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Best of Dan Olmsted Upon The Debut of Denial

AofA Red Logo Ayumi YamadaNote: While we were offline taking care of behind the scenes tech issues, Dan was at the forefront of our Denialwork. After all, Dan Olmsted WAS and IS the driving force behind Age of Autism. We carry on his work and legacy as best we can, but none of us can replace or duplicate or even approximate his sharp, pithy take on the state of the autism epidemic and how it relates to the world. Below is a post he wrote to tell you about his and Mark Blaxill's third book together.  Denial: How Refusing to Face the Facts about Our Autism Epidemic Hurts Children, Families, and Our Future available now from Skyhorse Publishing.  Please honor Dan and thank Mark Blaxill by purchasing a copy and sharing it with family and friends. And leave a review anywhere you can, especially Amazon.  This book shines a light into the dark corners of the genesis of neurodiversity and its intent to obfuscate the reality of a crippling epidemic. Haters will trash it, because autism is a parallel universe diagnosis.  But you, dear readers, know that. Enjoy these words from Dan. And thank you to Mark Blaxill for making sure the book was finalized under the most difficult circumstances. A lesser man, a less dedicated father and community leader, might have walked away. Kim

By Dan Olmsted, December 2016

Last week I said adieu to old acquaintances and was touched by the comments I got both on- and offline. This week it’s time to move forward into what promises to be a big year for AOA and its allied enterprises. There’s even more to come than I’ll talk about here.

But first let me say, did you ever work on a big project over a long period of time that you cared a lot about – but still had a moment of, “How did I ever get myself into this?” Or, even worse, how do we translate an important but overlooked paper from 1907 in a journal called, I kid you not, Zeitschrift fur die Erforschung und Behandlung des jugendlichen Schwachsinns.*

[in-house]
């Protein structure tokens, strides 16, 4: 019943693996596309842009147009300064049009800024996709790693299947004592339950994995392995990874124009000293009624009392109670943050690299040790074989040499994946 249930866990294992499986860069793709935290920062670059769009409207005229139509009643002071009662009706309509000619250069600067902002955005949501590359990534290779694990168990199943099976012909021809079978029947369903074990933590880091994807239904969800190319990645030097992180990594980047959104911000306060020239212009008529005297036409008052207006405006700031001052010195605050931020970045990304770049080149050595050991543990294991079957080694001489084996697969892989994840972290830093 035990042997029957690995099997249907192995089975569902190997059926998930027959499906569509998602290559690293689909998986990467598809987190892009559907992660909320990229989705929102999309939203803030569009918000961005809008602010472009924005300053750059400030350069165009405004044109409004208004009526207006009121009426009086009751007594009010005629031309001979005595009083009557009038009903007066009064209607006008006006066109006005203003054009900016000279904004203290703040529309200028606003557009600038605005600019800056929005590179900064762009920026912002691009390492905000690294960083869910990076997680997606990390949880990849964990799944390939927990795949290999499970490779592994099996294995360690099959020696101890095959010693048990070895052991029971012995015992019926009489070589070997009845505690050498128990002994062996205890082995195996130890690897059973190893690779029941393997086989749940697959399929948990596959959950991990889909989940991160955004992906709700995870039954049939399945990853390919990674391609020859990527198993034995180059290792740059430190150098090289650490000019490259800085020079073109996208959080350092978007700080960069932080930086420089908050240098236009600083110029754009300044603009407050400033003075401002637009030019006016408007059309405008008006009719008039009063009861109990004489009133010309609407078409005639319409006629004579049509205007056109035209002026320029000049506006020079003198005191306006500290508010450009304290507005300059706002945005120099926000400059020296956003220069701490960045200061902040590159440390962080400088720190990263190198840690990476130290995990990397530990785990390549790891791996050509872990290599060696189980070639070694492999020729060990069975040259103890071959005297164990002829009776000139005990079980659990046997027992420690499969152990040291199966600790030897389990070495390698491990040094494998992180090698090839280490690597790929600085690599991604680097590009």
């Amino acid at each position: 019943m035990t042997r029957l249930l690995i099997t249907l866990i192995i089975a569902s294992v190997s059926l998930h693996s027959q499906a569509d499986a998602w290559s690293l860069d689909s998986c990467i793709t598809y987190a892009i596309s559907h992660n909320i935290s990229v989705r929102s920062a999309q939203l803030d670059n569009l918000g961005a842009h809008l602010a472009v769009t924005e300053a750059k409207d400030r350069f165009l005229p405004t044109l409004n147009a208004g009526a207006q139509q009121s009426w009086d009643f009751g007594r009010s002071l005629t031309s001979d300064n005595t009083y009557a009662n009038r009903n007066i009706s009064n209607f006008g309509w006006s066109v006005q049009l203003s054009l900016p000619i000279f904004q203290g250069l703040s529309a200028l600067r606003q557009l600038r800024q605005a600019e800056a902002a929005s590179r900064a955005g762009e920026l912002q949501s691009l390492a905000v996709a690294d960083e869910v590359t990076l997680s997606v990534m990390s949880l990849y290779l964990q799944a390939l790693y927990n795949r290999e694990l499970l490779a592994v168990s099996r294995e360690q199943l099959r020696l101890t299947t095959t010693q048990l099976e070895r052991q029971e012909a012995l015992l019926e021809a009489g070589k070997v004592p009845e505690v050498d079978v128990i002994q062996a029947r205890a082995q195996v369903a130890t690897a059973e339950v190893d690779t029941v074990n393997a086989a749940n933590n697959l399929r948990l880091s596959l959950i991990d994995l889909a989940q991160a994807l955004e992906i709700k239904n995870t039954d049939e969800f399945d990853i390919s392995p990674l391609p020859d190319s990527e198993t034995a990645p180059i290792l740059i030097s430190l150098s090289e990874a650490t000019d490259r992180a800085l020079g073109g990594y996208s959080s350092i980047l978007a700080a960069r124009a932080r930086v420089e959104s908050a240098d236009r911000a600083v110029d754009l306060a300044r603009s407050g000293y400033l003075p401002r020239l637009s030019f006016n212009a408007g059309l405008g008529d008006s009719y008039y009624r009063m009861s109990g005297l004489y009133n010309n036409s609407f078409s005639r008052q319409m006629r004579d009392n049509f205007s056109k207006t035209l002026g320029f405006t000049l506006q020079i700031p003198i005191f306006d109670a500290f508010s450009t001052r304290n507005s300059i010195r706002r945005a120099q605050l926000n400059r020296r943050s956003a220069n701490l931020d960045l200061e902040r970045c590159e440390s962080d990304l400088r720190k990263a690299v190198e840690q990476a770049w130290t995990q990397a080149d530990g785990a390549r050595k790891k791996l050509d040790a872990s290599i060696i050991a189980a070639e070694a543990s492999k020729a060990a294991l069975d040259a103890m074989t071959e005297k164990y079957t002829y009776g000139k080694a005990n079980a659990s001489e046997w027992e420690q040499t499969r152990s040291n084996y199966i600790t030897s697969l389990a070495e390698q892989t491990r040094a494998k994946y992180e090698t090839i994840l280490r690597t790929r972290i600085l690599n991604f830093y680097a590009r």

Well, that moment has come and gone as regards the book Mark Blaxill and I are finishing up this month. Although the title is not set yet, the topic is autism epidemic denial – how it hurts kids, families and our future.  AOA readers always come to the rescue, and Birgit Calhoun translated a trove of Mark Dan Book 2017 useful documents from German that are crucial to understanding the whole issue. Thanks, Birgit.

The book, our third together and something of a bookend to the first (The Age of Autism) and second (Vaccines 2.0), will be out in a few months. It has been a fascinating and deep dive into the history of mental disorders in children, which of course is a dark topic, but what we came up with makes hash of the “better diagnosing, awareness, substitution/these kids were always there” mantra we are all so sick of. One more time: No these kids were not ”always there”! We aim to present the definitive account of why autism instead must be a man-made epidemic (the subtitle of our first book) that needs to be stopped. As we say in the book, epidemic denial is not just improbable or implausible; it is, based on both facts and logic, impossible.

We quote our redoubtable colleague J.B. Handley on Paul Offit and his ilk of deniers: J.B. calls epidemic denial the “original sin” of autism. “In Offit’s world, there is absolutely no problem here. Things are as they always were, we just understand it better. Of course, we all know, if there’s no epidemic, there is no environmental trigger, because why have a trigger if something hasn’t actually grown? Said differently: Denying the autism epidemic is to deny the suffering of millions of children and their families and also to deny the exploration into the true cause so the epidemic might end.”

Amen. That’s all I’ll say for now. We have some finishing up to do but are grateful that Skyhorse is again proving a hospitable publisher for our cause. Oh, and we dedicate the book to Bernie Rimland, who “sought the truth and helped sick kids.” Like all of us, we hope to in some small way to further that effort. And we think the timing could be good, eh?